More Ways to Listen
In Christ & Culture podcast with Drs. Ken Keathley and Benjamin Quinn, we explore how the Christian faith intersects all avenues of today’s culture through conversations with leading thinkers.
Today’s Episode: If you’re a pastor, leader, or parent, you’re probably accustomed to dealing with threats and challenges from one direction. But can this one-sided focus leave you vulnerable to threats from the other direction? Trevin Wax says yes. We talk to him about his new book The Multi-Directional Leader: Responding Wisely to Challenges from Every Side. Plus, Drs. Keathley and Quinn reflect on the idolatry and opportunity inherent in sports, and Dr. Kristin Kellen tells us what she’s reading right now.
- Wax’s book is The Multi-Directional Leader (TGC, 2021).
Enjoy what you hear? Leave us a rating and review at Apple Podcasts!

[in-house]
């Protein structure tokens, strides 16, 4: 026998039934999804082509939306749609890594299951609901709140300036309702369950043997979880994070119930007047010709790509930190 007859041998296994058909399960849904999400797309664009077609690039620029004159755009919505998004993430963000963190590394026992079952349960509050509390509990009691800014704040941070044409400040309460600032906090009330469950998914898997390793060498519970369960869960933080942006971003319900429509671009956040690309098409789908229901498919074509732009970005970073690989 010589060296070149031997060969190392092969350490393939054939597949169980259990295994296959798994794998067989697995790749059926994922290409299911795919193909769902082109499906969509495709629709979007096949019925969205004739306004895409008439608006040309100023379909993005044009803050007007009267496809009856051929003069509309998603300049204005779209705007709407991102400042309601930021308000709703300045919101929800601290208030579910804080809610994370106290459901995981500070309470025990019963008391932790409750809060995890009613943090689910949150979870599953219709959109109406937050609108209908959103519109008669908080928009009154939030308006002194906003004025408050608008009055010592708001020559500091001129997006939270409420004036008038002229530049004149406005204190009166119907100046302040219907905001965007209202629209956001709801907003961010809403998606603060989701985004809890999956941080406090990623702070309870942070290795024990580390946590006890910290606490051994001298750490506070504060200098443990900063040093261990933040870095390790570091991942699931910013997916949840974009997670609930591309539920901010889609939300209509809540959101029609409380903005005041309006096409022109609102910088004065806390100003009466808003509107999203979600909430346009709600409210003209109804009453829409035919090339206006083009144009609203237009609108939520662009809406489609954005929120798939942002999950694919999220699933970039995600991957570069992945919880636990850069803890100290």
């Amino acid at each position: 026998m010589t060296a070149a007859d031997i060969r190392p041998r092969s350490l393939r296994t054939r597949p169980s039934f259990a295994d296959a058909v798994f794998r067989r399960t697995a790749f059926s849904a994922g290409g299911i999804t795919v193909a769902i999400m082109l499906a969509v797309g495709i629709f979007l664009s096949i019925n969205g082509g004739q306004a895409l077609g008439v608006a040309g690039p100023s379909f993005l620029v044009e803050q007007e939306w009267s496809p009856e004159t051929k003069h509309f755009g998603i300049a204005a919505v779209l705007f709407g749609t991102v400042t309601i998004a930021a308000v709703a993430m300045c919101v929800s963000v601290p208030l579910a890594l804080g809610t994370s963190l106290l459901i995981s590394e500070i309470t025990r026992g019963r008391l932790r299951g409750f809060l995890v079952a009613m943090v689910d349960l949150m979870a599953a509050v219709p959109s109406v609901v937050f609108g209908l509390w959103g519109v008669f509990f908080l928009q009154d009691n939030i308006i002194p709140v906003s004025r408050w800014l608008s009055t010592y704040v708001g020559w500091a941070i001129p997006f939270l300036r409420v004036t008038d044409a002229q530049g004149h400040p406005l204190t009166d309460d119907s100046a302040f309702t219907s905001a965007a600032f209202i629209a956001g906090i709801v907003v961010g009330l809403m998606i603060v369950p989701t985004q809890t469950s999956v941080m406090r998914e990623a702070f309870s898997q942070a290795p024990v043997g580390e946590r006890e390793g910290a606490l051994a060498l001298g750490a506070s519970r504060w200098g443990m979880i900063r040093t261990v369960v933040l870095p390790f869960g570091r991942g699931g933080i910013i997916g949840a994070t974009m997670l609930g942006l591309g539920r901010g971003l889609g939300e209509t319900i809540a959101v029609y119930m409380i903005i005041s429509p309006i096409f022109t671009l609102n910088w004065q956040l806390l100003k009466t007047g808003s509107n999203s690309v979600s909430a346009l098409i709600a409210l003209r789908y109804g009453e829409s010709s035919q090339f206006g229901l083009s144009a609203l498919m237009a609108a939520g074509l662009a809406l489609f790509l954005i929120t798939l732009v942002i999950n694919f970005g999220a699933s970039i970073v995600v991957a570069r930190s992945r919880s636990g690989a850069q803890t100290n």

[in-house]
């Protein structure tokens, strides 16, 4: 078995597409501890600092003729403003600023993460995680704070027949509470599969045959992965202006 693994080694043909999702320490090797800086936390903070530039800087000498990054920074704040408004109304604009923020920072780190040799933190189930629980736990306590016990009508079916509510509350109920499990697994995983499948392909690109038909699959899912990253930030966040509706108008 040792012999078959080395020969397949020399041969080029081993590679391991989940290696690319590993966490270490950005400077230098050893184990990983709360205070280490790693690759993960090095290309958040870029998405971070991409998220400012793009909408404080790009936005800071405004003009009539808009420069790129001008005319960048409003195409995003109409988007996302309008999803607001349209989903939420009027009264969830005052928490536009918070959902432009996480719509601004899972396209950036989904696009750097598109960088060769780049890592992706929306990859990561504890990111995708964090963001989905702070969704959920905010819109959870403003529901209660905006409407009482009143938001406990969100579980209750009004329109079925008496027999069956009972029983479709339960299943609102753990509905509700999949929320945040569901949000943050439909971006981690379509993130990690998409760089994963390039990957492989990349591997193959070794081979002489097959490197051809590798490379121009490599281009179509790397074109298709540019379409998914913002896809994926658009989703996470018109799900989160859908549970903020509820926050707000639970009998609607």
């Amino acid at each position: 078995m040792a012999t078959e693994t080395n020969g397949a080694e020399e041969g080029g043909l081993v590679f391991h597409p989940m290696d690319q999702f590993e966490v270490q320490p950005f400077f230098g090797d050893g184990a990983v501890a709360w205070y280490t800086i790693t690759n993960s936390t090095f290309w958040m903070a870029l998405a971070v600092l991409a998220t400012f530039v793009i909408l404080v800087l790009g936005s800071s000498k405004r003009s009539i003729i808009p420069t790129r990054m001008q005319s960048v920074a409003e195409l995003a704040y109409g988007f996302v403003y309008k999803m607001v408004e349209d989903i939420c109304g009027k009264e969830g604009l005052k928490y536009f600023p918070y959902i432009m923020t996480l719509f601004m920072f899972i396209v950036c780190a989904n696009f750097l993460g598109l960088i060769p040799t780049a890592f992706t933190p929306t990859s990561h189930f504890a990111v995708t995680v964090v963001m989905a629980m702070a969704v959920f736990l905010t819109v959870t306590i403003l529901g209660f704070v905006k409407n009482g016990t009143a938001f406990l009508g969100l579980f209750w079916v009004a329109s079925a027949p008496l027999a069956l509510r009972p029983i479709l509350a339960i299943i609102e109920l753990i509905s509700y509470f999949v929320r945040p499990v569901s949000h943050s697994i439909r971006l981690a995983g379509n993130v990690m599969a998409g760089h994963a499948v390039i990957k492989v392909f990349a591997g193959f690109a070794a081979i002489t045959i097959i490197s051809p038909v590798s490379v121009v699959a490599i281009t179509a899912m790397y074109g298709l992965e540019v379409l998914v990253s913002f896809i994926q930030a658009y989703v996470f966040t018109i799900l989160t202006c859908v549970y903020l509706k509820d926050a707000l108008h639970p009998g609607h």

Highlights from the Episode:
- Why you need to know your people really well.
“One of the big challenges I see… is that because social media has so connected us, and we’re online a lot, especially coming out of the pandemic… it is very easy to nationalize every problem, to nationalize every conversation, to assume that because you see online this problem happening in this part of the evangelical world or in this particular church, that this is the dire threat that is about to be a problem for you and your people and your leadership. One of the ways we can go wrong is we fail to know our people well and instead are spending so much time knowing the problems that are big and bold out there…. The most important thing you can do is to know your people really well, and to ask yourself the question: If they were to stray, which direction would they go?”
- There’s more than one way to tickle people’s ears.
“One of the temptations of a leader is to desire popularity with your people. One of the ways you can achieve that pretty successfully is if you preach really hard or lead in a particular direction in a way you know you’re going to get cheers from the choir that’s already with you. There’s more than one way to tickle the ears of people. It’s not just in watered down, passive preaching. Sometimes it’s preaching that steps on toes, but they’re always the toes of the people outside the congregation you’re preaching to.”